This large-scale comparative endeavor, complete in two volumes, reflects increasing concern with the population factor in economic and social change worldwide. Demographers, on their side, have been focusing on history. In response to this, Population in History represents the work of two practitioners that have begun to work together, using their combined approaches in an attempt to assess and account for population growth experienced by the West since the seventeenth century.
There is a long record of interest in the history of population. But the interest now displayed is likely to be both more persistent and far more fruitful in its consequences. New studies have been initiated in many countries. And because the studies are more informed and systematic than many of those of earlier periods, they are already provoking the further spread of research. A much more positive part is now also being played by national and international associations of historians and demographers. It is not unlikely that, within the next fifteen or twenty years, the main outlines of population change in the seventeenth and eighteenth centuries will be firmly established for much of Europe.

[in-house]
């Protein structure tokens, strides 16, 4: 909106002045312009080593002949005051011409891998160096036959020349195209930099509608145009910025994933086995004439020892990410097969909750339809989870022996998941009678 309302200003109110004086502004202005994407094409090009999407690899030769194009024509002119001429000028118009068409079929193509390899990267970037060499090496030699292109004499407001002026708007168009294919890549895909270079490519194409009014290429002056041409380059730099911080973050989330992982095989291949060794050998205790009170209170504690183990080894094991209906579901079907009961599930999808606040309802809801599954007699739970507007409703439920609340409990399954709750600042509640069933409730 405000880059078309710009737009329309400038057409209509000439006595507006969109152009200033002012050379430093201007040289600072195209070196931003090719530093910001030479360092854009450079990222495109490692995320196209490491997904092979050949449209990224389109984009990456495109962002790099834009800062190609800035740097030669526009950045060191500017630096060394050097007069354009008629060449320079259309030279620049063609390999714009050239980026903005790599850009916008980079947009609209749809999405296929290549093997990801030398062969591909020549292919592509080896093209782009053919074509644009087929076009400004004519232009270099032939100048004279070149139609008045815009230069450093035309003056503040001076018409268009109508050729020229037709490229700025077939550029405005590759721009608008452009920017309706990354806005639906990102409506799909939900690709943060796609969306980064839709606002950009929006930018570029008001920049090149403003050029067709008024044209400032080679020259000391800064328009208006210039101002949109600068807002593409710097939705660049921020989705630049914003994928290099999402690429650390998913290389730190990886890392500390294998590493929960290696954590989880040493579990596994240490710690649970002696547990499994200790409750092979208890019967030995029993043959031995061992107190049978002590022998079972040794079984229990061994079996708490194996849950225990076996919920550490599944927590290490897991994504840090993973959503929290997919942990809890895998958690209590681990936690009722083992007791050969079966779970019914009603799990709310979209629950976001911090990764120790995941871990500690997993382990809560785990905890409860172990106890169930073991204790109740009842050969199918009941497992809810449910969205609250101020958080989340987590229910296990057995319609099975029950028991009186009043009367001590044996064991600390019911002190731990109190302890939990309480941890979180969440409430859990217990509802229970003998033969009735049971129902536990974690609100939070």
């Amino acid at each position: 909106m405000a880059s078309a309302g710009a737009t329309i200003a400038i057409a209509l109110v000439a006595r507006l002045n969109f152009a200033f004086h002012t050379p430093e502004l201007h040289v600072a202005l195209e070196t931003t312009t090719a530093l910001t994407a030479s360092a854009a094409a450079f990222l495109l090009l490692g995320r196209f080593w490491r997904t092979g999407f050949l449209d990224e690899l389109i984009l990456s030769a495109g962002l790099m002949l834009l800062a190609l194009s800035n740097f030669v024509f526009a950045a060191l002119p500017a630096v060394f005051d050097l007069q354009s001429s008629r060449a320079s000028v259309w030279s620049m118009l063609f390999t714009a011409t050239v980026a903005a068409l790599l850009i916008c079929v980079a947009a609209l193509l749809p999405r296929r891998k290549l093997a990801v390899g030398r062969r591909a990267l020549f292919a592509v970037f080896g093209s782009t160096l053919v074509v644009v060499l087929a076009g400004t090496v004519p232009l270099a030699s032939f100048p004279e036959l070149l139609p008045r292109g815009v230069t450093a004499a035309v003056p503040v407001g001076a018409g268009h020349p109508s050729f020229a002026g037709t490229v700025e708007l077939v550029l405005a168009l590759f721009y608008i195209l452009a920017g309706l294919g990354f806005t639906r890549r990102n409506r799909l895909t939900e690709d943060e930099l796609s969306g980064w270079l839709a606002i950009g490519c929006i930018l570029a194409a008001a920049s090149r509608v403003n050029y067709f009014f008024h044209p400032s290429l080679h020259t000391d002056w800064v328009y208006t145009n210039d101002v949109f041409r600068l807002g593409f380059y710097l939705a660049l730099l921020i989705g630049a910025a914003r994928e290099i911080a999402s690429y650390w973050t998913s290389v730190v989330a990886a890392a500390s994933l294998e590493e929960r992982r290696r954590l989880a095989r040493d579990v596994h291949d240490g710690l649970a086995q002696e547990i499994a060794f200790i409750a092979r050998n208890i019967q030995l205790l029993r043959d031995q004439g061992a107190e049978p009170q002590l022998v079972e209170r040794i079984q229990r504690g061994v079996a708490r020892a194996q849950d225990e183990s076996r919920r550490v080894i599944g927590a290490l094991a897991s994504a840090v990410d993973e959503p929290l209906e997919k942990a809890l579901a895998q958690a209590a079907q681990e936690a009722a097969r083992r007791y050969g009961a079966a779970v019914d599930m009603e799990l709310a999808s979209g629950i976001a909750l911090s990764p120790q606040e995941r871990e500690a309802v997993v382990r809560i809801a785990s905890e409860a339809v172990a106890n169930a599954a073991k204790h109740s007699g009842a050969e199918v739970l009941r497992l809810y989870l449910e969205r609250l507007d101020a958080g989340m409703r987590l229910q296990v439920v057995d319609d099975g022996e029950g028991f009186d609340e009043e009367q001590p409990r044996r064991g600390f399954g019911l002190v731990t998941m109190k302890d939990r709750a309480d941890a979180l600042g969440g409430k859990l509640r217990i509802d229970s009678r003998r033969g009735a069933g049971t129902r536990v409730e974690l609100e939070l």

Previous research has tended to appear in specialist journals and academic publications. This volume is intended to provide a more easily accessible publication. It has been thought appropriate to include some earlier work, both because of its intrinsic interest and because it provided the background and part of the stimulus to the later research. Of the twenty-seven contributions to this outstanding volume, seven are unabridged reprints of earlier work; the remaining contributions are either entirely new or represent substantial revisions of work published elsewhere.